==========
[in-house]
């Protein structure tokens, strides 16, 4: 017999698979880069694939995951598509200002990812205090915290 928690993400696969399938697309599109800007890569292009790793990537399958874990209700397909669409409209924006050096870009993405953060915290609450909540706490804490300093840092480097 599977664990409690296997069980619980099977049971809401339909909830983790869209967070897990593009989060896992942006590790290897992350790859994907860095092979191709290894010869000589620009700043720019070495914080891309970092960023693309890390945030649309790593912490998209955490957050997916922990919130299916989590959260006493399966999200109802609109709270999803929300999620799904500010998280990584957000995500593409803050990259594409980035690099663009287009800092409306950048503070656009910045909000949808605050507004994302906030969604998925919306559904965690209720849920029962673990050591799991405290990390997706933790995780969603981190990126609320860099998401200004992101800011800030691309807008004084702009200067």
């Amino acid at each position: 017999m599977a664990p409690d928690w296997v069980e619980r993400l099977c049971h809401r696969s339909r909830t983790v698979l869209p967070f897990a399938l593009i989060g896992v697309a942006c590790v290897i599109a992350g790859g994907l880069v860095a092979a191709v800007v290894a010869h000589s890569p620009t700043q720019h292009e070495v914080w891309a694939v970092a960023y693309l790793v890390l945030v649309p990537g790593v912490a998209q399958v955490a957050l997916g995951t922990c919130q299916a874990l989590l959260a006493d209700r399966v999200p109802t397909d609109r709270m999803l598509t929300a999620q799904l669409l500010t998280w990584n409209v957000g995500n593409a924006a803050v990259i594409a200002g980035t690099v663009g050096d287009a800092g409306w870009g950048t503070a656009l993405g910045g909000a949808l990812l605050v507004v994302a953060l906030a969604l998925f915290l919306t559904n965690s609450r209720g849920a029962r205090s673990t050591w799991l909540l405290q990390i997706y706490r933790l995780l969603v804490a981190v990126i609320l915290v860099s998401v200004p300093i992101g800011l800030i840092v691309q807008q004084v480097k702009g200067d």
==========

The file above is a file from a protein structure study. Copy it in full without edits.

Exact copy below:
[in-house]
């Protein structure tokens, strides 16, 4: 017999698979880069694939995951598509200002990812205090915290 928690993400696969399938697309599109800007890569292009790793990537399958874990209700397909669409409209924006050096870009993405953060915290609450909540706490804490300093840092480097 599977664990409690296997069980619980099977049971809401339909909830983790869209967070897990593009989060896992942006590790290897992350790859994907860095092979191709290894010869000589620009700043720019070495914080891309970092960023693309890390945030649309790593912490998209955490957050997916922990919130299916989590959260006493399966999200109802609109709270999803929300999620799904500010998280990584957000995500593409803050990259594409980035690099663009287009800092409306950048503070656009910045909000949808605050507004994302906030969604998925919306559904965690209720849920029962673990050591799991405290990390997706933790995780969603981190990126609320860099998401200004992101800011800030691309807008004084702009200067």
């Amino acid at each position: 017999m599977a664990p409690d928690w296997v069980e619980r993400l099977c049971h809401r696969s339909r909830t983790v698979l869209p967070f897990a399938l593009i989060g896992v697309a942006c590790v290897i599109a992350g790859g994907l880069v860095a092979a191709v800007v290894a010869h000589s890569p620009t700043q720019h292009e070495v914080w891309a694939v970092a960023y693309l790793v890390l945030v649309p990537g790593v912490a998209q399958v955490a957050l997916g995951t922990c919130q299916a874990l989590l959260a006493d209700r399966v999200p109802t397909d609109r709270m999803l598509t929300a999620q799904l669409l500010t998280w990584n409209v957000g995500n593409a924006a803050v990259i594409a200002g980035t690099v663009g050096d287009a800092g409306w870009g950048t503070a656009l993405g910045g909000a949808l990812l605050v507004v994302a953060l906030a969604l998925f915290l919306t559904n965690s609450r209720g849920a029962r205090s673990t050591w799991l909540l405290q990390i997706y706490r933790l995780l969603v804490a981190v990126i609320l915290v860099s998401v200004p300093i992101g800011l800030i840092v691309q807008q004084v480097k702009g200067d």